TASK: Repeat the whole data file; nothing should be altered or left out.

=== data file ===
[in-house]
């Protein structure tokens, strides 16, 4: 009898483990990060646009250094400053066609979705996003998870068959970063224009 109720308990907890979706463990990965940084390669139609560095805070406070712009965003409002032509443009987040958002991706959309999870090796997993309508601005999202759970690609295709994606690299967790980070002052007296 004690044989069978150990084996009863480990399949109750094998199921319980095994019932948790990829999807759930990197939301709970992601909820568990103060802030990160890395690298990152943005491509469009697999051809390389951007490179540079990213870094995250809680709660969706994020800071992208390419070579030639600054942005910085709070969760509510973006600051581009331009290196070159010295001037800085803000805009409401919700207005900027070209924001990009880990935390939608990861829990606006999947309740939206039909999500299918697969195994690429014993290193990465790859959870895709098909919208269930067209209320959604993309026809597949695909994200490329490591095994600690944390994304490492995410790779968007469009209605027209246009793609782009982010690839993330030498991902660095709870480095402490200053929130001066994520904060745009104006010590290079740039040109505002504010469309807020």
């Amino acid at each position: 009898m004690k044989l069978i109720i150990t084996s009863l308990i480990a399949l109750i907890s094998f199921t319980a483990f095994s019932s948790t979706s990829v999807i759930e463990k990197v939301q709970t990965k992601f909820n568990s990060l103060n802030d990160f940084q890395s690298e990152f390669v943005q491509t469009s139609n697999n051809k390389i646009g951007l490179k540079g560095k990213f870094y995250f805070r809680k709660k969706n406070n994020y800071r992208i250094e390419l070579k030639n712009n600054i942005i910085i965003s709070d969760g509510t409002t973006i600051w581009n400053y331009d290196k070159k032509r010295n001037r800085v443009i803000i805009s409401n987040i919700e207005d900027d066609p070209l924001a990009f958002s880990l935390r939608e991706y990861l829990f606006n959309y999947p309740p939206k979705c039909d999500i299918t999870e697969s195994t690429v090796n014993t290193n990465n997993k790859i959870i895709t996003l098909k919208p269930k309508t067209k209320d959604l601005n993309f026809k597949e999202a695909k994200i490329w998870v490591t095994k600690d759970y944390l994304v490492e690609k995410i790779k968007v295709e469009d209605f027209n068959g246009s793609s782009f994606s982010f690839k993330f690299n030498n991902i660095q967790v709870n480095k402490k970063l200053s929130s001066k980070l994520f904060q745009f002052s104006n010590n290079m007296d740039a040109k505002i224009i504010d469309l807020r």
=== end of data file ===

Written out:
[in-house]
């Protein structure tokens, strides 16, 4: 009898483990990060646009250094400053066609979705996003998870068959970063224009 109720308990907890979706463990990965940084390669139609560095805070406070712009965003409002032509443009987040958002991706959309999870090796997993309508601005999202759970690609295709994606690299967790980070002052007296 004690044989069978150990084996009863480990399949109750094998199921319980095994019932948790990829999807759930990197939301709970992601909820568990103060802030990160890395690298990152943005491509469009697999051809390389951007490179540079990213870094995250809680709660969706994020800071992208390419070579030639600054942005910085709070969760509510973006600051581009331009290196070159010295001037800085803000805009409401919700207005900027070209924001990009880990935390939608990861829990606006999947309740939206039909999500299918697969195994690429014993290193990465790859959870895709098909919208269930067209209320959604993309026809597949695909994200490329490591095994600690944390994304490492995410790779968007469009209605027209246009793609782009982010690839993330030498991902660095709870480095402490200053929130001066994520904060745009104006010590290079740039040109505002504010469309807020």
């Amino acid at each position: 009898m004690k044989l069978i109720i150990t084996s009863l308990i480990a399949l109750i907890s094998f199921t319980a483990f095994s019932s948790t979706s990829v999807i759930e463990k990197v939301q709970t990965k992601f909820n568990s990060l103060n802030d990160f940084q890395s690298e990152f390669v943005q491509t469009s139609n697999n051809k390389i646009g951007l490179k540079g560095k990213f870094y995250f805070r809680k709660k969706n406070n994020y800071r992208i250094e390419l070579k030639n712009n600054i942005i910085i965003s709070d969760g509510t409002t973006i600051w581009n400053y331009d290196k070159k032509r010295n001037r800085v443009i803000i805009s409401n987040i919700e207005d900027d066609p070209l924001a990009f958002s880990l935390r939608e991706y990861l829990f606006n959309y999947p309740p939206k979705c039909d999500i299918t999870e697969s195994t690429v090796n014993t290193n990465n997993k790859i959870i895709t996003l098909k919208p269930k309508t067209k209320d959604l601005n993309f026809k597949e999202a695909k994200i490329w998870v490591t095994k600690d759970y944390l994304v490492e690609k995410i790779k968007v295709e469009d209605f027209n068959g246009s793609s782009f994606s982010f690839k993330f690299n030498n991902i660095q967790v709870n480095k402490k970063l200053s929130s001066k980070l994520f904060q745009f002052s104006n010590n290079m007296d740039a040109k505002i224009i504010d469309l807020r």